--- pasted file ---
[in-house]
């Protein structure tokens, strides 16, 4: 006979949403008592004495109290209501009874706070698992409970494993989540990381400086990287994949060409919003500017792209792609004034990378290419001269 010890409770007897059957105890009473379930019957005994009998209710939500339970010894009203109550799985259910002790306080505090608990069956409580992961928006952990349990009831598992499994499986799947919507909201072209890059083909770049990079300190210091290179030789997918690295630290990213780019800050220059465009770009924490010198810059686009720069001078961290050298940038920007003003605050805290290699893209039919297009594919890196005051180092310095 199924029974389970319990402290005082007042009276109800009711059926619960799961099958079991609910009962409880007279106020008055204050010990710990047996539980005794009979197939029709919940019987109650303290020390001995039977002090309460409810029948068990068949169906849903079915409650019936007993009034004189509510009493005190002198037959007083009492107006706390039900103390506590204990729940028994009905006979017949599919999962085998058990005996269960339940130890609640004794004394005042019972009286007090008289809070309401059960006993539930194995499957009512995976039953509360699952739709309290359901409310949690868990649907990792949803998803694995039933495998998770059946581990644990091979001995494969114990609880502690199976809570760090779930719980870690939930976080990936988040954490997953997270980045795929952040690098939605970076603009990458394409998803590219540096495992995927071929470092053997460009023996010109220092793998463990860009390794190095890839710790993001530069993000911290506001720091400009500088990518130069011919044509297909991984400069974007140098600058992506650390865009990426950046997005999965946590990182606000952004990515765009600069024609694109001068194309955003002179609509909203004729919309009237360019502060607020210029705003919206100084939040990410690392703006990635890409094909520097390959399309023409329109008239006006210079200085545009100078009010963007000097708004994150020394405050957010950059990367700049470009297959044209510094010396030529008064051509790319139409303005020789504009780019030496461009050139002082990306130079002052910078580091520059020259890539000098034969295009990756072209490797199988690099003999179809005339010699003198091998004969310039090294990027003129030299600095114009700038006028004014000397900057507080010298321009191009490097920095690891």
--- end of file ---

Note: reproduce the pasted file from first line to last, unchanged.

[in-house]
């Protein structure tokens, strides 16, 4: 006979949403008592004495109290209501009874706070698992409970494993989540990381400086990287994949060409919003500017792209792609004034990378290419001269 010890409770007897059957105890009473379930019957005994009998209710939500339970010894009203109550799985259910002790306080505090608990069956409580992961928006952990349990009831598992499994499986799947919507909201072209890059083909770049990079300190210091290179030789997918690295630290990213780019800050220059465009770009924490010198810059686009720069001078961290050298940038920007003003605050805290290699893209039919297009594919890196005051180092310095 199924029974389970319990402290005082007042009276109800009711059926619960799961099958079991609910009962409880007279106020008055204050010990710990047996539980005794009979197939029709919940019987109650303290020390001995039977002090309460409810029948068990068949169906849903079915409650019936007993009034004189509510009493005190002198037959007083009492107006706390039900103390506590204990729940028994009905006979017949599919999962085998058990005996269960339940130890609640004794004394005042019972009286007090008289809070309401059960006993539930194995499957009512995976039953509360699952739709309290359901409310949690868990649907990792949803998803694995039933495998998770059946581990644990091979001995494969114990609880502690199976809570760090779930719980870690939930976080990936988040954490997953997270980045795929952040690098939605970076603009990458394409998803590219540096495992995927071929470092053997460009023996010109220092793998463990860009390794190095890839710790993001530069993000911290506001720091400009500088990518130069011919044509297909991984400069974007140098600058992506650390865009990426950046997005999965946590990182606000952004990515765009600069024609694109001068194309955003002179609509909203004729919309009237360019502060607020210029705003919206100084939040990410690392703006990635890409094909520097390959399309023409329109008239006006210079200085545009100078009010963007000097708004994150020394405050957010950059990367700049470009297959044209510094010396030529008064051509790319139409303005020789504009780019030496461009050139002082990306130079002052910078580091520059020259890539000098034969295009990756072209490797199988690099003999179809005339010699003198091998004969310039090294990027003129030299600095114009700038006028004014000397900057507080010298321009191009490097920095690891």